The term “compound interest” denotes the fact that we do not actually pay the interest at the end of the year (or at a different set time as regards the interest payment). The interest is added to the principal, and from that point in time, the interest is calculated on the updated principal.
This can also be described as follows: At the end of the year, we return the principal, as well as the interest, and immediately receive another loan equal to the amount that we have paid off (including principal + interest). Whenever compound interest is involved, we always specify a specific rate of nominal interest, and together these are used as a basis for calculating the compound interest.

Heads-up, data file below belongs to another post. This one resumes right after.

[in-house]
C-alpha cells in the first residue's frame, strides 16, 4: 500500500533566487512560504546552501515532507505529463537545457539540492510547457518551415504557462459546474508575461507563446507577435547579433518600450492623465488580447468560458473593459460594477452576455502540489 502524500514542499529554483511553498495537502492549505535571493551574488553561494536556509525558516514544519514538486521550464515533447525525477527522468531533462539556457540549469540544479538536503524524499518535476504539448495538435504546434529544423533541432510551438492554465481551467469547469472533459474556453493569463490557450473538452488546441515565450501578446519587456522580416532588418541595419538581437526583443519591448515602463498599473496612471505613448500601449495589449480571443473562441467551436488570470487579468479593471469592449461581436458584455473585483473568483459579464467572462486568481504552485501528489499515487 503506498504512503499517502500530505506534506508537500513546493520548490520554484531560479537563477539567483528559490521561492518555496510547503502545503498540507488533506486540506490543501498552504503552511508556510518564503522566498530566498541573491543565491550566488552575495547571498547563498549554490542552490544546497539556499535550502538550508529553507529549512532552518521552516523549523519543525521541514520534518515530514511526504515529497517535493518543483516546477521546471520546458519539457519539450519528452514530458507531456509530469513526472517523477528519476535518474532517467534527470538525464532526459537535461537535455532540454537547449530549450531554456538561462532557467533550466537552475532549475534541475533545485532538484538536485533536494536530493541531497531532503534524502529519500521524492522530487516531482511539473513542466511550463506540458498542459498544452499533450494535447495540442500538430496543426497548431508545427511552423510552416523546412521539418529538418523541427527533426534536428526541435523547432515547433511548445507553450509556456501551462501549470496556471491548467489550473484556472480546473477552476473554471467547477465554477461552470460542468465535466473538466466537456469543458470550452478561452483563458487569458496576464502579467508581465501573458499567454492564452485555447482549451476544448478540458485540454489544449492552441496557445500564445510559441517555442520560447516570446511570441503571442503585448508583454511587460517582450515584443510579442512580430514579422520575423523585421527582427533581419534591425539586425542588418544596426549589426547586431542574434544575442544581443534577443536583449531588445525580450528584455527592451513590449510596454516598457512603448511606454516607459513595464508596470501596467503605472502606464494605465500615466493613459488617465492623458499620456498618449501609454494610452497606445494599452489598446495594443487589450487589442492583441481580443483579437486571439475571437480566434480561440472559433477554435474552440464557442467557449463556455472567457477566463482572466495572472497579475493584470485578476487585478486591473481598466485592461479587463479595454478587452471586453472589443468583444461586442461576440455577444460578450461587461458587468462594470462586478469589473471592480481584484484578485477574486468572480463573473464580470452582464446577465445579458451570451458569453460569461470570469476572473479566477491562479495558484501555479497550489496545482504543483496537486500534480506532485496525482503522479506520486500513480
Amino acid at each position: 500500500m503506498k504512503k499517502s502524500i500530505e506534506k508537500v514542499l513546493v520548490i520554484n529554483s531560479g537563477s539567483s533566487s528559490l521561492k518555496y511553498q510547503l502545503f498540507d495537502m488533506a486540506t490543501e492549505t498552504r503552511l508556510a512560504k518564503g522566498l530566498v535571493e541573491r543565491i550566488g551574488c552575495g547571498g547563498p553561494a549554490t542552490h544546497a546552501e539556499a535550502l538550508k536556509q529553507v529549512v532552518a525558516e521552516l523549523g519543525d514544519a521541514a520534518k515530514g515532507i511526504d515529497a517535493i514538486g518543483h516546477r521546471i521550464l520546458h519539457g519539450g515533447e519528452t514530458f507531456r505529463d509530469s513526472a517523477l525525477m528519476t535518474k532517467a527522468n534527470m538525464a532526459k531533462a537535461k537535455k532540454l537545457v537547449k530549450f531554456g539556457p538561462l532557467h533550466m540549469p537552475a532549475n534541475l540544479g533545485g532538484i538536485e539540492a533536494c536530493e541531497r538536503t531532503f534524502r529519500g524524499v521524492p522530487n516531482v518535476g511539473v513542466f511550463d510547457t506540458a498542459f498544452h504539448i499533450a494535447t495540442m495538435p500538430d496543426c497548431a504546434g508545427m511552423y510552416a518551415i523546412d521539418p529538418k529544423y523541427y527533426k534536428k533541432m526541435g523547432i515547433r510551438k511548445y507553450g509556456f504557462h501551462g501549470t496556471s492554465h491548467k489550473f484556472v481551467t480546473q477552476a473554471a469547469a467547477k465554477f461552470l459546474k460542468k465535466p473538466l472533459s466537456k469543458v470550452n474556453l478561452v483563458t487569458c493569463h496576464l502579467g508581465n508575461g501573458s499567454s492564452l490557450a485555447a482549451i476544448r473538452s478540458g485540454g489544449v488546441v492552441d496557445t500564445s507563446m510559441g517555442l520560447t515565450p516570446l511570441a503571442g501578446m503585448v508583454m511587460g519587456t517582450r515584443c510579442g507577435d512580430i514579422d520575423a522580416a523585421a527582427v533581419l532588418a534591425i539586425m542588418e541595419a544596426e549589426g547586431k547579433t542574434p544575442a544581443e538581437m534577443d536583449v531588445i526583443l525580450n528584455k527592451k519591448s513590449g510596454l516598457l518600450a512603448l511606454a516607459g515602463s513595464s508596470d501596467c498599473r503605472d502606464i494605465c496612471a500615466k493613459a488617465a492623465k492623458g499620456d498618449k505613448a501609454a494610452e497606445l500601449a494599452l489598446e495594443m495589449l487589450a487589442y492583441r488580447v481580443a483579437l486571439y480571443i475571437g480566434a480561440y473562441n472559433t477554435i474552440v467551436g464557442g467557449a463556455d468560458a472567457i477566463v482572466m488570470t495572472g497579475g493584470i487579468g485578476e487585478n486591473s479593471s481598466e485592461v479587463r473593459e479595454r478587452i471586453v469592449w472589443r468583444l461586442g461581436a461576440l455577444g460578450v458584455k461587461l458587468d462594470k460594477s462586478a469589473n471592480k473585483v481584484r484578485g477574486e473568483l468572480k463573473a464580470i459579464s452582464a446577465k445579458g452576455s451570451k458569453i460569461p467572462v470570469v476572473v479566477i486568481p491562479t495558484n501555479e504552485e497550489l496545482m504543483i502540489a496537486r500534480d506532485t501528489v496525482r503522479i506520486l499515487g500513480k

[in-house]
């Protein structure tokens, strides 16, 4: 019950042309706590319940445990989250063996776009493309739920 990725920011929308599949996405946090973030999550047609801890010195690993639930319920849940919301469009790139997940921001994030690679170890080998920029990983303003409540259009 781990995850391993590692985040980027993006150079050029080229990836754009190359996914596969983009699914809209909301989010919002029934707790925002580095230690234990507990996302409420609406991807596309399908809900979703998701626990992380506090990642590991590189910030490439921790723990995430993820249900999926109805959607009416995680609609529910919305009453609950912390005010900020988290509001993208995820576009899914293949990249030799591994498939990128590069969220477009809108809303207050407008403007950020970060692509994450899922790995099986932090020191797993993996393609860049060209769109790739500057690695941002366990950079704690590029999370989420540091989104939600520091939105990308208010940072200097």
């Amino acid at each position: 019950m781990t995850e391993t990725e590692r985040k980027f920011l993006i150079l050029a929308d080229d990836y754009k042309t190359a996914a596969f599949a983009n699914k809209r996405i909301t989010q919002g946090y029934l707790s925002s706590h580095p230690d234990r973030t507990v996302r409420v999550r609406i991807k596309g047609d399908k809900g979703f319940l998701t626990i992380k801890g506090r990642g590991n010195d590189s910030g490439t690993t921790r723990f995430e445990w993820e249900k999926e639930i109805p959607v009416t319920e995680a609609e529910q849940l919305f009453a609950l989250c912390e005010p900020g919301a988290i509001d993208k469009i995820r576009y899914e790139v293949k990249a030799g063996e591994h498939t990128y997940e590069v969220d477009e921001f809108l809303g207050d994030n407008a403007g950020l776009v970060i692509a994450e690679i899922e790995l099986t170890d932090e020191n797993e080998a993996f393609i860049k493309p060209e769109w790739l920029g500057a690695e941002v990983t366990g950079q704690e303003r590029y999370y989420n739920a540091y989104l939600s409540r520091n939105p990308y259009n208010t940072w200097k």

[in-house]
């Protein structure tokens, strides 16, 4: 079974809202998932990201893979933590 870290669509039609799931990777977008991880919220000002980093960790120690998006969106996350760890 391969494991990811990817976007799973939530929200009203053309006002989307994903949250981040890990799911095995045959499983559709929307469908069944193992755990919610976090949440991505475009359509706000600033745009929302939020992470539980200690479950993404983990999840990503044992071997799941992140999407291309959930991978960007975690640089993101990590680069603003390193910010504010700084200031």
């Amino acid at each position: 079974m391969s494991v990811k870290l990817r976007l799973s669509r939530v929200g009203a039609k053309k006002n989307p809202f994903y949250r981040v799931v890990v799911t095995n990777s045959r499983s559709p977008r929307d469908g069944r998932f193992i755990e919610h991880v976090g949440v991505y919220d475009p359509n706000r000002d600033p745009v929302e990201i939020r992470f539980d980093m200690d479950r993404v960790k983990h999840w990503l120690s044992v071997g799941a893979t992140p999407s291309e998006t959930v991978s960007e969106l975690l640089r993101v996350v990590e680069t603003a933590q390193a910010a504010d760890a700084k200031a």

Take a short break and watch the following short video which discusses compound interest.
Example: Bill received a $10,000 three-year loan at 8% nominal interest. Both the principal and interest will be paid at the end of the period. What sum of money will Bill repay at the end of three years?
The solution is $12,597.
Compound Interest Formula
Compound Interest= P( 1 + r / n)^ n*t
p = principal amount
r = annual interest rate (in decimal form)
t = time the amount is deposited or borrowed E.g 2 years = 2
n = how many times the interest is compounded per year
The stages of the calculation are shown in the following illustration.